Farm Fresh Omelet & The BIG Differences in Eggs

compare the colors of the yolksIn the FB circles in which I travel, there have been a few links and pictures like this one: The Difference between Farm Eggs and Factory Eggs.  The articles include a picture like this one (from the above link) that visually show the difference in color between different eggs (some are organic, some free range, some farm fresh).  They show you the difference in color that fresh eggs have.  I thought (before sharing the yummy omelet recipe E and I enjoyed) I would share with you the different labels eggs carry.

Farm Fresh: eggs come from a farm, know your farmer, and how your chickens are raised. You might see signs at the edge of the road "fresh eggs" - drive in!  Check them out.  My in-laws raise chickens (which is how they got their names 'grandma and tappah with the chickens' YUM!)  Our eggs usually come from the farm where D goes to preschool.  YUP.  He goes to preschool at a farm, outside, everyday.  He learns how to care for animals, plant and harvest food, and how our food comes from the farm to our table.  Check them out: Turn Back Time

Cage Free: chickens are not kept in cages.  There is no regulation however, on how many chickens are in any given area.  They still may be in close quarters and this label doesn't  require outside access. 

Free Range: chickens are allowed to roam in or outside a barn (this inclusion of the barn is a recent change).  In the United States there is no regulation for how many chickens are allowed in a certain amount of area, or if the chickens ever have to leave the inside of a barn.  They are not confined to cages, but may be packed in to the inside of a barn.  Sometimes they have outdoor access, but this is not regulated.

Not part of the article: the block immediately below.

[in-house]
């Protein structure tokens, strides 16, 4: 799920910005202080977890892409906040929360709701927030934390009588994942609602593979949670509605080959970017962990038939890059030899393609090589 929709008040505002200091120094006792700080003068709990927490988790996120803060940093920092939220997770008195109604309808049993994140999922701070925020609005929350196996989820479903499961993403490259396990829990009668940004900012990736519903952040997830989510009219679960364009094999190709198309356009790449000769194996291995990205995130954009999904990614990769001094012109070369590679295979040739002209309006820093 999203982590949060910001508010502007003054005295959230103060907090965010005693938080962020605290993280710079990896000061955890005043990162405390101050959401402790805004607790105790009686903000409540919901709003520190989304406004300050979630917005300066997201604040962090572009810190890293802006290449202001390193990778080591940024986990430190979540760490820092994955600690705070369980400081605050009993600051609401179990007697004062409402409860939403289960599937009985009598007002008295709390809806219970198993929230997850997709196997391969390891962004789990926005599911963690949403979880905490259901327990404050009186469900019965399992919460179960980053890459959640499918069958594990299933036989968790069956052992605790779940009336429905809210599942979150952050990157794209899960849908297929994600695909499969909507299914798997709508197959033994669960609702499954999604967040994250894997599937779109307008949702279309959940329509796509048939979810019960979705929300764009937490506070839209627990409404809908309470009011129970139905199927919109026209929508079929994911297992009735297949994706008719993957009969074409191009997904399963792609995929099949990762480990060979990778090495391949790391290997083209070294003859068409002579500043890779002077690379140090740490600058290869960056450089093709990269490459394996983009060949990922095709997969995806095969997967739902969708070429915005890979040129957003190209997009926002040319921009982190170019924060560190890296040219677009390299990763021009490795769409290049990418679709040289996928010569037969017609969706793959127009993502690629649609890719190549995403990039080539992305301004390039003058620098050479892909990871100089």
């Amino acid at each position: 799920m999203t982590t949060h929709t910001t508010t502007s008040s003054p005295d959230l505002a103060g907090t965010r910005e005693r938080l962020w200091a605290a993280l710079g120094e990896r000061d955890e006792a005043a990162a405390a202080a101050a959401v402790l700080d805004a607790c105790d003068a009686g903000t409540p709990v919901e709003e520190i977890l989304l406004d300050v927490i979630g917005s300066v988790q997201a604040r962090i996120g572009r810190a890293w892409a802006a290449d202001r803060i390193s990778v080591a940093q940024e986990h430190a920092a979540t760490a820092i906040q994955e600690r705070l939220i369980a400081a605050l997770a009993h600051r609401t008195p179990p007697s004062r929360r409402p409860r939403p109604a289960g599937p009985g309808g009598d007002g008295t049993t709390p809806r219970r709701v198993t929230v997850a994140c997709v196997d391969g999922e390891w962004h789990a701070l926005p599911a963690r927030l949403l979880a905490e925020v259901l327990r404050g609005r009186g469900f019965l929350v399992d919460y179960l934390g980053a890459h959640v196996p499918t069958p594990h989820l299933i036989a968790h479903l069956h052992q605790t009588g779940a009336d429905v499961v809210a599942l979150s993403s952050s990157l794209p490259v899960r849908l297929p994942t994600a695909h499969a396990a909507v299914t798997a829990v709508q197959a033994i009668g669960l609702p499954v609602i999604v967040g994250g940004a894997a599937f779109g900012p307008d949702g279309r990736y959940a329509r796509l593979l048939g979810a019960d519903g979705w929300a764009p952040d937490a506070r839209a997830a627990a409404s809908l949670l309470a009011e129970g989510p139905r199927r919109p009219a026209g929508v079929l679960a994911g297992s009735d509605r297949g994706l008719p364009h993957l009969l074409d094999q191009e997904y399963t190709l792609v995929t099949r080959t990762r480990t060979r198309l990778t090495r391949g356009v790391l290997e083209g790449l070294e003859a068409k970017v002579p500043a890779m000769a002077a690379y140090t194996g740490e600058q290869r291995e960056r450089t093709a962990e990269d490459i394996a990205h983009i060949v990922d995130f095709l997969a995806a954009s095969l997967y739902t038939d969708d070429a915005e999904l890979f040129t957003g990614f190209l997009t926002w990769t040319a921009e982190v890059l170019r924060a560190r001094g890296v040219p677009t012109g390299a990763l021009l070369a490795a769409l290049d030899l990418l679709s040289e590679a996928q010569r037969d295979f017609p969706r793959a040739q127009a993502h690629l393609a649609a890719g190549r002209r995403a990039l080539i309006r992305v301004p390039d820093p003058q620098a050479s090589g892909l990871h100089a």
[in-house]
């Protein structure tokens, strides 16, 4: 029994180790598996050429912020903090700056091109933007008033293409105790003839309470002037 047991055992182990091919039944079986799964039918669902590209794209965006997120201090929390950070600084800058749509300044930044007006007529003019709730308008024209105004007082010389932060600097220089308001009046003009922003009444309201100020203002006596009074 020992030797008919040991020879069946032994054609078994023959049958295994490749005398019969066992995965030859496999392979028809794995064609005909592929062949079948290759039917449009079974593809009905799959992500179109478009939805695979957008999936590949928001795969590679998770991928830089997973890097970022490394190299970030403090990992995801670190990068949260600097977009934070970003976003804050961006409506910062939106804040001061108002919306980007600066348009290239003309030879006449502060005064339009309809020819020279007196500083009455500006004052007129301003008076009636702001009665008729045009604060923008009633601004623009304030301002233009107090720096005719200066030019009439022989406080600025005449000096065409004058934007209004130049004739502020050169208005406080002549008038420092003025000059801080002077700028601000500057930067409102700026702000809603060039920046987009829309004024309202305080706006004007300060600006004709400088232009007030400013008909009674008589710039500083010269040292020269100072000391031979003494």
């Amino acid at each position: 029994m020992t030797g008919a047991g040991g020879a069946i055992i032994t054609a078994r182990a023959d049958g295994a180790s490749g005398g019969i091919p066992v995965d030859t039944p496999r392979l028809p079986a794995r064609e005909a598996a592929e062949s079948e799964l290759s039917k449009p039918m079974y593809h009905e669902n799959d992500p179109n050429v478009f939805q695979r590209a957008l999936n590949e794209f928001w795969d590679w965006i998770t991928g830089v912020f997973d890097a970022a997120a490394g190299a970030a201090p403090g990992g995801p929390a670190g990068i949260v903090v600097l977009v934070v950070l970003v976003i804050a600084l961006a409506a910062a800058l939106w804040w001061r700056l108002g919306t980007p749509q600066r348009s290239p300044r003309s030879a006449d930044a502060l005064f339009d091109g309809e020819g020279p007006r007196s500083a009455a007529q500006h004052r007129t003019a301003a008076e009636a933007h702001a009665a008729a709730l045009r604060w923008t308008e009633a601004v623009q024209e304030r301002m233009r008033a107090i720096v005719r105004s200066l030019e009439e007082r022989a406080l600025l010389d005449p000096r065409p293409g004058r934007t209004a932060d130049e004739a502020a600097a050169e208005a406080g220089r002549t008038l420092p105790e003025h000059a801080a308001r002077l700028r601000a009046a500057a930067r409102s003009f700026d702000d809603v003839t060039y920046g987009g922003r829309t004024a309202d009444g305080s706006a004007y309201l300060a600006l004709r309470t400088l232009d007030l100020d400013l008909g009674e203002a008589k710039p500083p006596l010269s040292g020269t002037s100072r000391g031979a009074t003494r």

Organic: chickens are usually cage free but don't have to be.  They must be fed feed that is organic and do not receive vaccines or antibiotics.  Feed must be produced without the use of pesticides and GMOs.  Outdoor access is required - but the time is not regulated.

Vegetarian:  chickens are fed a vegetarian diet.  

Conventional Pasteurized Eggs: chickens are kept on factory farms.  95% of the eggs in the US are conventional.  Five to eight chickens are put in a 14inch cages.  There are lots of other nasty facts that I will spare you from, but essentially, because of their treatment, and the fact that they are forced to lay more eggs than they naturally would, AND the fact that their feed isn't so great, the eggs that they produce aren't as nutrient rich as they should be.  They are fed hormones and antibiotics to try to prevent infection and to increase egg production.  Pasteurized eggs are heated to 140 degrees for 3 minutes to kill bacteria (probably collected in their conditions). 

I am happy that we live close to many farms which allow us to eat farm fresh eggs most days (when we want them).  If you don't - think about your choices knowing the above information.  With that said - this recipe calls for Farm Fresh eggs because they TASTE different (better).  When we first started buying them... I was eating them everyday because they were SO good and tasted SO different from any eggs I had tasted before!

Farm Fresh Omelet
We use organic, fair trade, and or local ingredients when possible.
3 Farm Fresh Eggs
10 grape tomatoes, sliced
1 cup of frozen or fresh spinach (defrosted)
1/2 cup of melty cheese (we used swiss and gruyere)
1/4 cup of milk
1 tbs of butter

Melt butter in a non-stick skillet on medium heat.

Whisk eggs and milk together and dump into pan.